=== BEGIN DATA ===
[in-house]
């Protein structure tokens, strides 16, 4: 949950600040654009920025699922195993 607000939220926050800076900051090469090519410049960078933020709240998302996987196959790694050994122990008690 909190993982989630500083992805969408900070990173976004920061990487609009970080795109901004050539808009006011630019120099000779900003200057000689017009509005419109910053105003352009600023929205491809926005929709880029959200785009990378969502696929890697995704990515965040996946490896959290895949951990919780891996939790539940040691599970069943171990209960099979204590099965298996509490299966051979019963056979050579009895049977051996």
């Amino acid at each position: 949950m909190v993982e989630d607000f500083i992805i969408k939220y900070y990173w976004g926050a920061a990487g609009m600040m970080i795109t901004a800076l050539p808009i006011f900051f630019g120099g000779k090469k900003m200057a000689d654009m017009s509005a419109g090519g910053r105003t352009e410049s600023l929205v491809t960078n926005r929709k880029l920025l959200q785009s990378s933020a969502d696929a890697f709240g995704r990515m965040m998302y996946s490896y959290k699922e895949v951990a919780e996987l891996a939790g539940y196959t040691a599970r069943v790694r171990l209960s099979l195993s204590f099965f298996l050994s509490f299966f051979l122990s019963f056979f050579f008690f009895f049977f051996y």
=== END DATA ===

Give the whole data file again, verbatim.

[in-house]
């Protein structure tokens, strides 16, 4: 949950600040654009920025699922195993 607000939220926050800076900051090469090519410049960078933020709240998302996987196959790694050994122990008690 909190993982989630500083992805969408900070990173976004920061990487609009970080795109901004050539808009006011630019120099000779900003200057000689017009509005419109910053105003352009600023929205491809926005929709880029959200785009990378969502696929890697995704990515965040996946490896959290895949951990919780891996939790539940040691599970069943171990209960099979204590099965298996509490299966051979019963056979050579009895049977051996």
């Amino acid at each position: 949950m909190v993982e989630d607000f500083i992805i969408k939220y900070y990173w976004g926050a920061a990487g609009m600040m970080i795109t901004a800076l050539p808009i006011f900051f630019g120099g000779k090469k900003m200057a000689d654009m017009s509005a419109g090519g910053r105003t352009e410049s600023l929205v491809t960078n926005r929709k880029l920025l959200q785009s990378s933020a969502d696929a890697f709240g995704r990515m965040m998302y996946s490896y959290k699922e895949v951990a919780e996987l891996a939790g539940y196959t040691a599970r069943v790694r171990l209960s099979l195993s204590f099965f298996l050994s509490f299966f051979l122990s019963f056979f050579f008690f009895f049977f051996y």